Q. I am the only daughter of a single mother and I am currently in secondary school. As my mum has to work to provide for the two of us, she often comes home late and we hardly get to talk.
Recently, I accidentally upturned a big bottle of prickly heat powder, not knowing it was open, and a whole lot of it got into one of my eyes.
I cried out in pain to my mum, who was then in the room with me. Finally came a “What?!!” from my mother, who sounded really annoyed.
I yelled that I had prickly heat powder in my eye.
“Stupid, who asked you to play with powder anyway?” she shot back. That eventually escalated into an argument.
“Anyway, are you done? Go do your work. Go and study and do your work, your results are horrendous. Look at your cousin, so smart, made it to ACS (I) and excelling there. Look at you, playing all day long. I’ve never seen such bad results in my life – so disappointing, so embarrassing. Oh my gosh, you’re so stupid.”
Like really, thanks a lot, mum.
I tried to do well after my grades slipped. I tried my best, but she didn’t help me like she used to. Who am I going to rely on now? At least she should let me talk to someone, some people, my friends? Teachers?
I’m not even allowed to talk to my dad. Great. Physically distant from dad, mentally distant from mum. Isn’t that equal to having no parents?
I do hope that someone could help me and my mum understand each other.
Thanks for your time. I really appreciate it.
A. I am very sorry to hear about your difficult and emotionally draining experiences with your mother. It is only natural for you to want to vent your frustrations.
Her single-parent situation is no excuse for her neglect of your emotional needs. On the other hand, you as her only child will also need to acknowledge that as a single parent, her role is much more demanding in that she has to juggle many mental and emotional tasks to balance the nurturing, disciplining and physical needs of your family.
Sometimes, these various roles that she has to take on can be overwhelming and take their toll on her.
Nevertheless, it’s sad but true that there are just as many ineffective parents as there are many misunderstood teenagers today.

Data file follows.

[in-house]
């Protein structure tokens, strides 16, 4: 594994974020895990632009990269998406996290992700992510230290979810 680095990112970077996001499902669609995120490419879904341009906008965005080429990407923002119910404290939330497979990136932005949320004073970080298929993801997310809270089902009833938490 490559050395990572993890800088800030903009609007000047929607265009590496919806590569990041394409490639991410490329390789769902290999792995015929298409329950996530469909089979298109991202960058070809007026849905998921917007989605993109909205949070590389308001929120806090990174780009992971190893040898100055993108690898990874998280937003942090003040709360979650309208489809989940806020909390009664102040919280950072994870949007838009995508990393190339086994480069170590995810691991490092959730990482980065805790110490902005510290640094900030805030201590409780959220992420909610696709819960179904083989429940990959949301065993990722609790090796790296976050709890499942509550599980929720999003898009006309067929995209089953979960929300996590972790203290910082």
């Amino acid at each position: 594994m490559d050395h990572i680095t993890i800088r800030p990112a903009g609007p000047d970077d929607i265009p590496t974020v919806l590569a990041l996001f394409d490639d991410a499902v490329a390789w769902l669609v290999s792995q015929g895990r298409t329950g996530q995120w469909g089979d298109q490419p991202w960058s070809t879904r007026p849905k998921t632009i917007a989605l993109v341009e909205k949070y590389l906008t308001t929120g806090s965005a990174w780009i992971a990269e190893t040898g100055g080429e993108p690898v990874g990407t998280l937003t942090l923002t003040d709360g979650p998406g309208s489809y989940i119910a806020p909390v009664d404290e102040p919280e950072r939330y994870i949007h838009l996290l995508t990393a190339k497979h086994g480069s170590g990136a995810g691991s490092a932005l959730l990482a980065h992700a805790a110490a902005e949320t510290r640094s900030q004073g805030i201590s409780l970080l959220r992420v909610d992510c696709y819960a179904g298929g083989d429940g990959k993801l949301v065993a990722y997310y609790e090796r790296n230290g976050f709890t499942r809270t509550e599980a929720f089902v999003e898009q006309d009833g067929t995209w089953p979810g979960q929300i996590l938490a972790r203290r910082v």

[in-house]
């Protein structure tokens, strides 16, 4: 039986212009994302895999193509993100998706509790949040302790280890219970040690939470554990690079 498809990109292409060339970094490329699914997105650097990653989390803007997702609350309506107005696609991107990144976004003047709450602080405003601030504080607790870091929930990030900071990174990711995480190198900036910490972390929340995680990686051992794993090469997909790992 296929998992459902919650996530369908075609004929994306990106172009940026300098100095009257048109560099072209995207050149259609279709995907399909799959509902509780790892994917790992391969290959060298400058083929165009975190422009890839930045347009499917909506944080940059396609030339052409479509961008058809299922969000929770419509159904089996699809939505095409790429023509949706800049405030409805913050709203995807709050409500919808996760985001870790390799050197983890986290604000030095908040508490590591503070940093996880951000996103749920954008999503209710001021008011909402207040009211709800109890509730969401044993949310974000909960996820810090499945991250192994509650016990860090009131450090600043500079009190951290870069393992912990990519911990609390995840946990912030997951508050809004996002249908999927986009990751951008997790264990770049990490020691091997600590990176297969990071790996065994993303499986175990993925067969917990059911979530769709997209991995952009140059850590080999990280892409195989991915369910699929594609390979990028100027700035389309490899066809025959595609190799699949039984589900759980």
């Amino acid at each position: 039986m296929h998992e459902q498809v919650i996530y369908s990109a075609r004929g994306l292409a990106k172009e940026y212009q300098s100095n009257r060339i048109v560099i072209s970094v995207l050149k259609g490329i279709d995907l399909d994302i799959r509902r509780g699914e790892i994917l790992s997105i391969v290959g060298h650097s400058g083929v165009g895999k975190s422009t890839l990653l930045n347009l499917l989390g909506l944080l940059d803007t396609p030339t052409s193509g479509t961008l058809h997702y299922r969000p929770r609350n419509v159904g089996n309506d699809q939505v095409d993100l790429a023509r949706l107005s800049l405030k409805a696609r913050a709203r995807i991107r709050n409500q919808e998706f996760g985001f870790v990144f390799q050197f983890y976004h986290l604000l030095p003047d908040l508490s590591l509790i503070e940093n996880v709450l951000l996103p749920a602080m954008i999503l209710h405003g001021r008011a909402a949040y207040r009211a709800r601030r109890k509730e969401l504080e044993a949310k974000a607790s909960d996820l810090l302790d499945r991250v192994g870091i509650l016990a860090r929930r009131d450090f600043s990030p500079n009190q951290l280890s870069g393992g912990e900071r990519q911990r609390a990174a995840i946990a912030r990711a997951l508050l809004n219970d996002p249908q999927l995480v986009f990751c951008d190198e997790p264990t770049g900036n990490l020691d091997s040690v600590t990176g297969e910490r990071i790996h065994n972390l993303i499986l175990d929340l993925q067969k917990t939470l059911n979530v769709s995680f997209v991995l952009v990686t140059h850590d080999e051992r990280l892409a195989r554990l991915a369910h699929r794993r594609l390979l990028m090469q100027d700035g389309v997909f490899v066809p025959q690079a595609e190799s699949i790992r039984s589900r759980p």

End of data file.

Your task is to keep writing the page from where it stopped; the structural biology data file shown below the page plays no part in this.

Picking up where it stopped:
Ineffective parents are too self-absorbed, thinking their problems are more overwhelming than your problems. As a result, they assume you will understand them without communicating to you their needs, so that you can partner them in some of the household responsibilities.
Even though these parents are not trained in psychology, they appear to use unusual methods to force their children into doing things and meeting their expectations.
Hence the repeated comparisons to others and the use of demoralising words such as “stupid”, “useless”, “so dumb” and “underachiever”.
In order to move forward, I wonder if you can learn to let go of some of the battles you have with your mother.
Both of you could do with some counselling. A third party or experienced counsellor can mediate your differences and come up with constructive arrangements so that both of you can work as a team in this family.
Try not to wait too long to get help so that the misunderstandings will not fester and create a bigger barrier.
• Answered by Dr Carol Balhetchet, PhD, a clinical psychologist, for The Straits Times. This excerpt first appeared in Dr Delinquent: A Guide To Decoding The Teenage Years. The book is available at stbooks.sg
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